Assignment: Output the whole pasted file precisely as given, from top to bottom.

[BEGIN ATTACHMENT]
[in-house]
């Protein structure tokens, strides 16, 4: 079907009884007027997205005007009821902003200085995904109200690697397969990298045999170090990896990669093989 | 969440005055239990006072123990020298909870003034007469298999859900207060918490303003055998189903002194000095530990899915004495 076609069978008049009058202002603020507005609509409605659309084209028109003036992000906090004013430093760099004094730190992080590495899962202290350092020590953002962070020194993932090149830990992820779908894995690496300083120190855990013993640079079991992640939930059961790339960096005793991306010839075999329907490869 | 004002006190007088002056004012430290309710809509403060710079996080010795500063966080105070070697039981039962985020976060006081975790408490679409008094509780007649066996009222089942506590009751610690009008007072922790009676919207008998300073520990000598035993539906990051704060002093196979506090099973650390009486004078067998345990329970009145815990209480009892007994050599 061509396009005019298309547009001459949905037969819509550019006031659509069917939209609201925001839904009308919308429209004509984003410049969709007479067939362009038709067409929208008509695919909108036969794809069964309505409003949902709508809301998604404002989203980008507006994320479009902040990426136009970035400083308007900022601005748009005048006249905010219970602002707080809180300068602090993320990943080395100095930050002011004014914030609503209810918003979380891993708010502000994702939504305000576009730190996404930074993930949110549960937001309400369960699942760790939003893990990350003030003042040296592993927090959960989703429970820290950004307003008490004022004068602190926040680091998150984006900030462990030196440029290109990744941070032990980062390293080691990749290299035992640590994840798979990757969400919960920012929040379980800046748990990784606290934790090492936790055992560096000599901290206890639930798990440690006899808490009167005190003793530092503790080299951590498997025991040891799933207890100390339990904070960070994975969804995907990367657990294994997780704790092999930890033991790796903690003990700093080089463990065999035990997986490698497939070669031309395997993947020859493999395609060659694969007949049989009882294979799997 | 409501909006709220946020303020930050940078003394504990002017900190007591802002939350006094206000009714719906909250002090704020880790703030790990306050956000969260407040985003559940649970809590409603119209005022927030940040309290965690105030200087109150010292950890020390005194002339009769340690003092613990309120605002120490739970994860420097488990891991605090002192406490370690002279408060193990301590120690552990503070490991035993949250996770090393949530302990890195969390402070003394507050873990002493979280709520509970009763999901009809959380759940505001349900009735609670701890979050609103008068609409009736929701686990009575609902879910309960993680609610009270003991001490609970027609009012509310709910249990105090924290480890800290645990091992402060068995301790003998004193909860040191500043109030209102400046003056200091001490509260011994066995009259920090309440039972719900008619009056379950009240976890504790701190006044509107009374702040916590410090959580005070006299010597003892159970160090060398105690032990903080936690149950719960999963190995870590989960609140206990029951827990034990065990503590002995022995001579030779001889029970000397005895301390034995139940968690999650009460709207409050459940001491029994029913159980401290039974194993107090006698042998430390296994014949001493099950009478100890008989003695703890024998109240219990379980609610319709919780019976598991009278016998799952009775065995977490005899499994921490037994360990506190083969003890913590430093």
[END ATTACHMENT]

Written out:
[in-house]
């Protein structure tokens, strides 16, 4: 079907009884007027997205005007009821902003200085995904109200690697397969990298045999170090990896990669093989 | 969440005055239990006072123990020298909870003034007469298999859900207060918490303003055998189903002194000095530990899915004495 076609069978008049009058202002603020507005609509409605659309084209028109003036992000906090004013430093760099004094730190992080590495899962202290350092020590953002962070020194993932090149830990992820779908894995690496300083120190855990013993640079079991992640939930059961790339960096005793991306010839075999329907490869 | 004002006190007088002056004012430290309710809509403060710079996080010795500063966080105070070697039981039962985020976060006081975790408490679409008094509780007649066996009222089942506590009751610690009008007072922790009676919207008998300073520990000598035993539906990051704060002093196979506090099973650390009486004078067998345990329970009145815990209480009892007994050599 061509396009005019298309547009001459949905037969819509550019006031659509069917939209609201925001839904009308919308429209004509984003410049969709007479067939362009038709067409929208008509695919909108036969794809069964309505409003949902709508809301998604404002989203980008507006994320479009902040990426136009970035400083308007900022601005748009005048006249905010219970602002707080809180300068602090993320990943080395100095930050002011004014914030609503209810918003979380891993708010502000994702939504305000576009730190996404930074993930949110549960937001309400369960699942760790939003893990990350003030003042040296592993927090959960989703429970820290950004307003008490004022004068602190926040680091998150984006900030462990030196440029290109990744941070032990980062390293080691990749290299035992640590994840798979990757969400919960920012929040379980800046748990990784606290934790090492936790055992560096000599901290206890639930798990440690006899808490009167005190003793530092503790080299951590498997025991040891799933207890100390339990904070960070994975969804995907990367657990294994997780704790092999930890033991790796903690003990700093080089463990065999035990997986490698497939070669031309395997993947020859493999395609060659694969007949049989009882294979799997 | 409501909006709220946020303020930050940078003394504990002017900190007591802002939350006094206000009714719906909250002090704020880790703030790990306050956000969260407040985003559940649970809590409603119209005022927030940040309290965690105030200087109150010292950890020390005194002339009769340690003092613990309120605002120490739970994860420097488990891991605090002192406490370690002279408060193990301590120690552990503070490991035993949250996770090393949530302990890195969390402070003394507050873990002493979280709520509970009763999901009809959380759940505001349900009735609670701890979050609103008068609409009736929701686990009575609902879910309960993680609610009270003991001490609970027609009012509310709910249990105090924290480890800290645990091992402060068995301790003998004193909860040191500043109030209102400046003056200091001490509260011994066995009259920090309440039972719900008619009056379950009240976890504790701190006044509107009374702040916590410090959580005070006299010597003892159970160090060398105690032990903080936690149950719960999963190995870590989960609140206990029951827990034990065990503590002995022995001579030779001889029970000397005895301390034995139940968690999650009460709207409050459940001491029994029913159980401290039974194993107090006698042998430390296994014949001493099950009478100890008989003695703890024998109240219990379980609610319709919780019976598991009278016998799952009775065995977490005899499994921490037994360990506190083969003890913590430093």